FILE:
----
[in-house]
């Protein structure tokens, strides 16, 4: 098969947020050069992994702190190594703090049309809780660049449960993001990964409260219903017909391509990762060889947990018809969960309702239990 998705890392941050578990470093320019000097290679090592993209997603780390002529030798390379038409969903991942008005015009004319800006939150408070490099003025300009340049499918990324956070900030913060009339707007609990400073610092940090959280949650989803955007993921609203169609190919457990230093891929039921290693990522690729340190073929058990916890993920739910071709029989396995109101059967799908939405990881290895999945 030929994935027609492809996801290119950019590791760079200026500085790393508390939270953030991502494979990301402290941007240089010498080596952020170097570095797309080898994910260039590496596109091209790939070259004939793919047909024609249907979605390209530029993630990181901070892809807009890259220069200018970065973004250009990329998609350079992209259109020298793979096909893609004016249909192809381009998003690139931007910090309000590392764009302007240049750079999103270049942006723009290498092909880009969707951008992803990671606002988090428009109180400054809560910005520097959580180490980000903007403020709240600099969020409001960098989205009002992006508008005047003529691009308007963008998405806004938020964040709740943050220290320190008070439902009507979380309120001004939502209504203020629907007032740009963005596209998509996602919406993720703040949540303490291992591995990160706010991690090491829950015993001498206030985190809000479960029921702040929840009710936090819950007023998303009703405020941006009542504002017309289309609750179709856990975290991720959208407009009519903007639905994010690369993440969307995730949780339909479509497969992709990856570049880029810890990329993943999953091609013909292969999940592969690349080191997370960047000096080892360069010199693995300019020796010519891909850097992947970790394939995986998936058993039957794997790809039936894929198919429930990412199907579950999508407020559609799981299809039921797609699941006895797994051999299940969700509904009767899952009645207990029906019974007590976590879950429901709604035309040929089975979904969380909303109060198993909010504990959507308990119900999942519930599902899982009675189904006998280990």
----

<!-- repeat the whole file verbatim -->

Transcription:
[in-house]
């Protein structure tokens, strides 16, 4: 098969947020050069992994702190190594703090049309809780660049449960993001990964409260219903017909391509990762060889947990018809969960309702239990 998705890392941050578990470093320019000097290679090592993209997603780390002529030798390379038409969903991942008005015009004319800006939150408070490099003025300009340049499918990324956070900030913060009339707007609990400073610092940090959280949650989803955007993921609203169609190919457990230093891929039921290693990522690729340190073929058990916890993920739910071709029989396995109101059967799908939405990881290895999945 030929994935027609492809996801290119950019590791760079200026500085790393508390939270953030991502494979990301402290941007240089010498080596952020170097570095797309080898994910260039590496596109091209790939070259004939793919047909024609249907979605390209530029993630990181901070892809807009890259220069200018970065973004250009990329998609350079992209259109020298793979096909893609004016249909192809381009998003690139931007910090309000590392764009302007240049750079999103270049942006723009290498092909880009969707951008992803990671606002988090428009109180400054809560910005520097959580180490980000903007403020709240600099969020409001960098989205009002992006508008005047003529691009308007963008998405806004938020964040709740943050220290320190008070439902009507979380309120001004939502209504203020629907007032740009963005596209998509996602919406993720703040949540303490291992591995990160706010991690090491829950015993001498206030985190809000479960029921702040929840009710936090819950007023998303009703405020941006009542504002017309289309609750179709856990975290991720959208407009009519903007639905994010690369993440969307995730949780339909479509497969992709990856570049880029810890990329993943999953091609013909292969999940592969690349080191997370960047000096080892360069010199693995300019020796010519891909850097992947970790394939995986998936058993039957794997790809039936894929198919429930990412199907579950999508407020559609799981299809039921797609699941006895797994051999299940969700509904009767899952009645207990029906019974007590976590879950429901709604035309040929089975979904969380909303109060198993909010504990959507308990119900999942519930599902899982009675189904006998280990």